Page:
Detroit City Council discussing measures to stop illegal evictions
After weeks of complaints from evicted tenants, Detroit City Council has begun discussing ways to stop illegal evictions in the city.
Certificates of compliance are required to legally rent out a property and evict tenants in Detroit.
But in the past two years, almost 90% of eviction cases filed in Detroit were from landlords who did not have a certificate, according to a recent report from the University of Michigan's Ford School of Public Policy.
Detroit Council Member Angela Whitfield Calloway said she wants a moratorium on illegal evictions or funding to enforce the certificate requirement. Several other councilmembers agreed that the issue is about enforcing Detroit's current rental ordinance rather than making a new one.
"I went down to the 36th District Court and it’s packed with people being evicted, illegally, with the assistance of our police department. Something has to be done," Whitfield Calloway said during Detroit's Tuesday City Council meeting.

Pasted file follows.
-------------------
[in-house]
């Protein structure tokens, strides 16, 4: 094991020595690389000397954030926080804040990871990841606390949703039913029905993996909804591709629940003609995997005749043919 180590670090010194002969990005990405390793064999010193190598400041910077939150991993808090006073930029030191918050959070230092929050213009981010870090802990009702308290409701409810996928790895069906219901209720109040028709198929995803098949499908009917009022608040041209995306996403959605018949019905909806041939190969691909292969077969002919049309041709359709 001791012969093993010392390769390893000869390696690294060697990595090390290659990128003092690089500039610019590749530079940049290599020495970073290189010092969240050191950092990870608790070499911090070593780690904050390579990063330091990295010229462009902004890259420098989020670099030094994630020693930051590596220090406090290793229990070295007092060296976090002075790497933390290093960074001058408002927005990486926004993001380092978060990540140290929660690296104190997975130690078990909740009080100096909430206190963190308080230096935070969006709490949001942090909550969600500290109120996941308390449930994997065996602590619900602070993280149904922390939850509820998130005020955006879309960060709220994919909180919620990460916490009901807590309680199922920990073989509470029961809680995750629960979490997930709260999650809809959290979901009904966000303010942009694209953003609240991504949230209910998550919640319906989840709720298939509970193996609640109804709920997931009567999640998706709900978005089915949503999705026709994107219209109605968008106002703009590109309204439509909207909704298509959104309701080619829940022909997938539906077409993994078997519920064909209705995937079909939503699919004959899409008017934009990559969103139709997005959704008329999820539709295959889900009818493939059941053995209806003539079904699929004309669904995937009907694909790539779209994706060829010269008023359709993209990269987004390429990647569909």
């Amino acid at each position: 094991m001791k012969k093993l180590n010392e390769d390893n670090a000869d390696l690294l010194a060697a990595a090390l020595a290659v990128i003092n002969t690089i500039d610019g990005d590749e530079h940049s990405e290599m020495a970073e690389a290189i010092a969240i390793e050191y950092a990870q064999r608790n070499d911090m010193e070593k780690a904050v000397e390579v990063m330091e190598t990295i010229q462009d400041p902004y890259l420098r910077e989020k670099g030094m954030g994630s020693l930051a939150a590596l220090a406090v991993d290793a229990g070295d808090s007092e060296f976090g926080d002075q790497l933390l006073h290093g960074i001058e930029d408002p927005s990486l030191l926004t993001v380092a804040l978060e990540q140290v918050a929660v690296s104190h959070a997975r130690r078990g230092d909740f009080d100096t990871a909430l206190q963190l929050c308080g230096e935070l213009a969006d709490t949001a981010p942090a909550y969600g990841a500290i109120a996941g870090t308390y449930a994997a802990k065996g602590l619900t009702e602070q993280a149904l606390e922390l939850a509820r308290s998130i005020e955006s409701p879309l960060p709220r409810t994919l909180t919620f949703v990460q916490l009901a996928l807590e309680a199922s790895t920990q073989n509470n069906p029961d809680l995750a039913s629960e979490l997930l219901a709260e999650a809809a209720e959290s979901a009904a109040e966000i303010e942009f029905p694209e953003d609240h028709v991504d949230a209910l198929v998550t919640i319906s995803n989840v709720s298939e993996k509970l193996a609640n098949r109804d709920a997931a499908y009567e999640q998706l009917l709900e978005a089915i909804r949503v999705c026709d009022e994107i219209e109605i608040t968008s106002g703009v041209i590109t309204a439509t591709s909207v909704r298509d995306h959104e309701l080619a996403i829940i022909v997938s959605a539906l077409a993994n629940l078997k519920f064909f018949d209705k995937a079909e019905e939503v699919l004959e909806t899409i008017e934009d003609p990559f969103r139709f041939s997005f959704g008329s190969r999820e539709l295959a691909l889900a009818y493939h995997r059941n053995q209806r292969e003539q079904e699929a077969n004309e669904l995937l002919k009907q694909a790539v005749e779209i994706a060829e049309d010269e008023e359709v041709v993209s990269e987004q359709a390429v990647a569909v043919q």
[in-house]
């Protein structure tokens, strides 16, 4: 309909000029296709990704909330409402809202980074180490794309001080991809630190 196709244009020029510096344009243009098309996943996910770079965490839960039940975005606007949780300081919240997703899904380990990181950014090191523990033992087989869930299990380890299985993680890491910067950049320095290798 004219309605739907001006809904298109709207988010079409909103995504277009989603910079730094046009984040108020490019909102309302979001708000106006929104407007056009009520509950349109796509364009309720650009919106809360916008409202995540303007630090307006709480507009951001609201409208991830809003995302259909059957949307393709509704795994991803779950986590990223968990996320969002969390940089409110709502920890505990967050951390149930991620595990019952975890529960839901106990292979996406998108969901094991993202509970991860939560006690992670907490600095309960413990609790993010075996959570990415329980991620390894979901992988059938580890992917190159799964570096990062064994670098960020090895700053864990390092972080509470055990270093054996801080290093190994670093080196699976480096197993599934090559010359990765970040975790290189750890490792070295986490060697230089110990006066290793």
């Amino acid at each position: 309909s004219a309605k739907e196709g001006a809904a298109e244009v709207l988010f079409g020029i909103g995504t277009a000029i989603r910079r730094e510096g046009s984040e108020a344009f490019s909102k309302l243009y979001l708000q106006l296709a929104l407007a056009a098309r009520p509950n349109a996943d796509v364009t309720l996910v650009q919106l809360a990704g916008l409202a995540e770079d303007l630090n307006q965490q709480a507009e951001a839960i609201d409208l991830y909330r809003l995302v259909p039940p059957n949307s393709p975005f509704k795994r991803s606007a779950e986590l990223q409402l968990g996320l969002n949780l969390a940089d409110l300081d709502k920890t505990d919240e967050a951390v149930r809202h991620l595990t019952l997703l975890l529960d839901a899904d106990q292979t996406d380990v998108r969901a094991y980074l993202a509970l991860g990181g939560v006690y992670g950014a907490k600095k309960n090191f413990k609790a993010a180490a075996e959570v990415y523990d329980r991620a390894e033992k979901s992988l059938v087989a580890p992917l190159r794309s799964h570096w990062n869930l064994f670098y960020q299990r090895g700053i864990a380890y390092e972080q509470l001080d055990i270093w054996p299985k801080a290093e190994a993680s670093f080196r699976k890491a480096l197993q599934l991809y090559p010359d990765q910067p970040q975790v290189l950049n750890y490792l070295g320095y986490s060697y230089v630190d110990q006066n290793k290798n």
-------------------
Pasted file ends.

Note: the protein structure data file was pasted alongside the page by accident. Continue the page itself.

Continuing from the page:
"We are allowing our ordinances and laws to be broken. We’re complicit — not we, I, feel complicit. I can’t sit here another day, hearing these women, and these individuals come before this body, come before me, and we not take any action. What’s happening is illegal."
Whitfield Calloway said she wants to "put these landlords on notice ... that this city will not tolerate them violating this ordinance."
Detroit City Council President Mary Sheffield said that tenants can withhold rent if their home is not up to code.
Detroit has passed a Right to Counsel Ordinance that will guarantee representation to low-income tenants facing eviction.